Maiko Kofu, Atsushi Nagoe and Osamu Yamamuro examine their sample attached to the end of the cryostat stick after running an experiment at Oak Ridge National Laboratory’s Spallation Neutron Source. | Department of Energy Photo | Courtesy of Oak Ridge National Laboratory | Public Domain |
It’s said that a friend in need is a friend indeed. But what do you do when your friend needs a supercomputer... or something even harder to find, like a Spallation Neutron Source or a High Flux Isotope Reactor?
If you’re a researcher in the Energy Department’s Office of Science, it’s pretty simple: you offer them time on one of yours. And that’s exactly what researchers at several Office of Science facilities are doing for their counterparts in Japan.
On March 11th, the Tohoku Earthquake and subsequent tsunami struck Japan’s main island of Honshu with shattering force. Tens of millions are still adjusting to the aftermath of those disasters, not only those living in quake-ravaged areas, but all around the country.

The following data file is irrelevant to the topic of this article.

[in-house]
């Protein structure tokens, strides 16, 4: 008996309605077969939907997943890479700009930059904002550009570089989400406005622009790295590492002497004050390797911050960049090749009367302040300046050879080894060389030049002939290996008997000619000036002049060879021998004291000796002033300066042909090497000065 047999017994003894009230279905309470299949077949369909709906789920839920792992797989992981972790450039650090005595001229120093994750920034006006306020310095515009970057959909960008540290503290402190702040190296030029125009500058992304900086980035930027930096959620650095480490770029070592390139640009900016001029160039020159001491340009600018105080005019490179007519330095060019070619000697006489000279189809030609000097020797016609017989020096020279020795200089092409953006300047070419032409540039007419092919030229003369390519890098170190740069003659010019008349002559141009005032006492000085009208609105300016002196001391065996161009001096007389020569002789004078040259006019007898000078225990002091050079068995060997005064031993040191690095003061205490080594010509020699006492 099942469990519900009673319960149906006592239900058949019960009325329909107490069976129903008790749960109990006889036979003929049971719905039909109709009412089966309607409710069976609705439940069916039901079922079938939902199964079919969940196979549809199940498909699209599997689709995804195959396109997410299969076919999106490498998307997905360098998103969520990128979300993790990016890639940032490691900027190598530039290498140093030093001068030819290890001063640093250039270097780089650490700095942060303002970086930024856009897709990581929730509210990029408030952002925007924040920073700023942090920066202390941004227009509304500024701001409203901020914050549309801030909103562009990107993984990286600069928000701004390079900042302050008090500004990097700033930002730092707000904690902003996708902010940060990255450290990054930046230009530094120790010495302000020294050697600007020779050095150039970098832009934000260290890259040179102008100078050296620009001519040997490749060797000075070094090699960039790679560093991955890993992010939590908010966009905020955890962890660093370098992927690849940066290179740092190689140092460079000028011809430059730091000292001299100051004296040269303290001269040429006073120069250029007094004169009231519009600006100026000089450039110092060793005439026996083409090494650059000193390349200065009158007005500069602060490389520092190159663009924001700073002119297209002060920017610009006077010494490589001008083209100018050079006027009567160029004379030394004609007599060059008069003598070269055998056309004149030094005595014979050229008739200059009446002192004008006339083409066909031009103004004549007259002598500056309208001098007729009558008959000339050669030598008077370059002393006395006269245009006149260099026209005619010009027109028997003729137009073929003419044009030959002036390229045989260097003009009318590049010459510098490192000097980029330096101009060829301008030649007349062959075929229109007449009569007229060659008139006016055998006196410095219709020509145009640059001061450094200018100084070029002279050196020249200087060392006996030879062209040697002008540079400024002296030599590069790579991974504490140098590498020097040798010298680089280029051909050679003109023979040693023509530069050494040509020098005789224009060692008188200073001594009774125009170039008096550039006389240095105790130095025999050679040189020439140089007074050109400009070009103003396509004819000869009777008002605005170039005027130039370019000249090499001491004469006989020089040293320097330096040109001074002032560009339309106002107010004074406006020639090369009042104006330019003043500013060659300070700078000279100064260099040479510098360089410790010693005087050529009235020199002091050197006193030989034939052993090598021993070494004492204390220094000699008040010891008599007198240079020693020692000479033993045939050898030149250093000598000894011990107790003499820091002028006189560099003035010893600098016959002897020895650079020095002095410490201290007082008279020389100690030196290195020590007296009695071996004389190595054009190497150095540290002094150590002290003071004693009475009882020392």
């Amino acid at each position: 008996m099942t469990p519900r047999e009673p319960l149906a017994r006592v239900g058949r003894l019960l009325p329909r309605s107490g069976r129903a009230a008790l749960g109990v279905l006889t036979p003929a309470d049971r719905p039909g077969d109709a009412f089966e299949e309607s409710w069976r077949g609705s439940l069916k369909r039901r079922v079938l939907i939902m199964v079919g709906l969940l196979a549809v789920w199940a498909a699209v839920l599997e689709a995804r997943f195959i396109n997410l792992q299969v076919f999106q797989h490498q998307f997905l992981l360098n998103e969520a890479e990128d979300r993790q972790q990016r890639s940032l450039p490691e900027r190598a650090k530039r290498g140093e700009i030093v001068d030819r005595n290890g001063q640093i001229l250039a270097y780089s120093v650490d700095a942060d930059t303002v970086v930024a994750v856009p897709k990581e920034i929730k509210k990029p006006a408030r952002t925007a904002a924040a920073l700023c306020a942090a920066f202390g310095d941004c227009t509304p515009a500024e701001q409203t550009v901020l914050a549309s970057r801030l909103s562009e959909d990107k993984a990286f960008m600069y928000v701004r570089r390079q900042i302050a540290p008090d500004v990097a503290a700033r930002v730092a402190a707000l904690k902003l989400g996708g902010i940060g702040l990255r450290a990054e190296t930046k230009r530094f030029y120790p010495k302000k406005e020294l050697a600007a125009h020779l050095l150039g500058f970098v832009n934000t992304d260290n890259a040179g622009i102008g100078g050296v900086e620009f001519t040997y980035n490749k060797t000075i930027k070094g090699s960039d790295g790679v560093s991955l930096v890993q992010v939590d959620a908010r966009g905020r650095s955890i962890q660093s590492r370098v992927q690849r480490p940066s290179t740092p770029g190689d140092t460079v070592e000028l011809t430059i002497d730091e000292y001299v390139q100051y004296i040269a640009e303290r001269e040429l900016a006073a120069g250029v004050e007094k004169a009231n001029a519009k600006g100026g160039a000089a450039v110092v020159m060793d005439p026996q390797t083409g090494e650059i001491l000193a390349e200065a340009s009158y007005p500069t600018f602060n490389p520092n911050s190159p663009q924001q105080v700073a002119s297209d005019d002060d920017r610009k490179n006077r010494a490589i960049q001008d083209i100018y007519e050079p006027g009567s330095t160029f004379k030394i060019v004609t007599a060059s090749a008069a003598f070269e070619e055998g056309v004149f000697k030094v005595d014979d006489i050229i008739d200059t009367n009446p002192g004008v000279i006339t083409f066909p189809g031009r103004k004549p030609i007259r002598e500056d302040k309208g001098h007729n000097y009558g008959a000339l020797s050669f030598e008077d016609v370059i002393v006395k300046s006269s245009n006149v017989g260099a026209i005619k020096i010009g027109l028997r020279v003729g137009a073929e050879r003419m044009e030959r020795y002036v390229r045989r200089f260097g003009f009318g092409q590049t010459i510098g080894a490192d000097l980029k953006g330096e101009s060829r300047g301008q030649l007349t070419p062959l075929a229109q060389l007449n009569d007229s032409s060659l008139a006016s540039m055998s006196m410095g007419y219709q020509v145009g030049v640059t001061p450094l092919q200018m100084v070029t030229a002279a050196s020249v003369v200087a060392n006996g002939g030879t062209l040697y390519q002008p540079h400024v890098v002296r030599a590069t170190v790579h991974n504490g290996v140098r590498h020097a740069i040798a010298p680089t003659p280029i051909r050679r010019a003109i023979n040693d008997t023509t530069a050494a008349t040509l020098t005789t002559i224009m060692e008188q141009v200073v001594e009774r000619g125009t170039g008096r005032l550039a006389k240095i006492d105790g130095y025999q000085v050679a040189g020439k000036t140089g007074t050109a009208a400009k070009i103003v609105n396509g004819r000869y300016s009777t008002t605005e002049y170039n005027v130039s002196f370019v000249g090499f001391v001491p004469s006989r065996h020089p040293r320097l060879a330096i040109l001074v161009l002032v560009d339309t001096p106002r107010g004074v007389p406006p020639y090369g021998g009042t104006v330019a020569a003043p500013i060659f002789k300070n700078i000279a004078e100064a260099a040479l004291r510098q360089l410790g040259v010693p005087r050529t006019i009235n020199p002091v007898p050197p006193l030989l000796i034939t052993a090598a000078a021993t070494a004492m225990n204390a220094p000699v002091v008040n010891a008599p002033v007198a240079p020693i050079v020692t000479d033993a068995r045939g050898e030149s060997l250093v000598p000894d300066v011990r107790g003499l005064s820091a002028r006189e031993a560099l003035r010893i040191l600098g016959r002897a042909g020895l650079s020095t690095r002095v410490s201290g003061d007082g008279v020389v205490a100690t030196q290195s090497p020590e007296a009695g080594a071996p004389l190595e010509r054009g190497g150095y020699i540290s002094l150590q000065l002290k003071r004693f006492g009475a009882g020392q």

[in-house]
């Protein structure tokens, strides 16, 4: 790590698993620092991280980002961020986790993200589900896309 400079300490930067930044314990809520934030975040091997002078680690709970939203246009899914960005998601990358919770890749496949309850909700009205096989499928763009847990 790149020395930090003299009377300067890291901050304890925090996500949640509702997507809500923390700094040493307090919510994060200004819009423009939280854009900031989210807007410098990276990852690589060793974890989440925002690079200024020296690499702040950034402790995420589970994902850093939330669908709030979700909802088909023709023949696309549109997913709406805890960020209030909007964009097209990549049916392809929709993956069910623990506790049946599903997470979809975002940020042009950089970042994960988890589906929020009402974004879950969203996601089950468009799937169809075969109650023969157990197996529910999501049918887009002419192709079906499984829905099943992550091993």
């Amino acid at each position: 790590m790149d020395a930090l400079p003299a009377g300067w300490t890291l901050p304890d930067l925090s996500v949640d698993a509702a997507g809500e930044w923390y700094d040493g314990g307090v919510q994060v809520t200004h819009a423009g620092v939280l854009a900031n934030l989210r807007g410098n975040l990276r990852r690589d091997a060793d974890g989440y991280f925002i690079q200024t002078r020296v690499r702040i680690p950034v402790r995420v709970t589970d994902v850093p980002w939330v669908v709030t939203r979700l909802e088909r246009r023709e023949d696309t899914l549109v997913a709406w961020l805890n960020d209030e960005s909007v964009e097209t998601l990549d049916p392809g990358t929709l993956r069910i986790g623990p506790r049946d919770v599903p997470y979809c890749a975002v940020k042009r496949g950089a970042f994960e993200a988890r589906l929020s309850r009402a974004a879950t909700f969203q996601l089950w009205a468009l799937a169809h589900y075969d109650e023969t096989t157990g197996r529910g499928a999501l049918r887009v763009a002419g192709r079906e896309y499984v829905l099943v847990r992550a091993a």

Many scientists are among them. For instance, the Japan Proton Accelerator Research Complex (J-PARC) has been shut down due to earthquake damage. Researchers using electricity-hungry supercomputers at other facilities had their work put on hold due to the power shortages still afflicting the country.
That’s where researchers in the Energy Department’s Office of Science have come in. Scientists at Oak Ridge National Laboratory have given their Japanese counterparts time on the Spallation Neutron Source (SNS) and High Flux Isotope Reactor, both of which are similar to the experimental equipment at J-PARC. The team at SNS has accepted two-dozen research proposals from J-PARC scientists, who expect to complete their work before December. Scientists at Oak Ridge even joined with citizens from the city to make a $20,000 donation to their sister city of Naka, Japan, which will be used to repair a local school damaged by the earthquake.
Three other Office of Science facilities -- Brookhaven National Laboratory on Long Island, Fermi National Accelerator Laboratory near Chicago and Thomas Jefferson National Accelerator Facility in Virginia -- have offered supercomputing time to Japanese physicists trying to understand the fundamental interactions at the heart of matter (in a field of lattice quantum chromodynamics).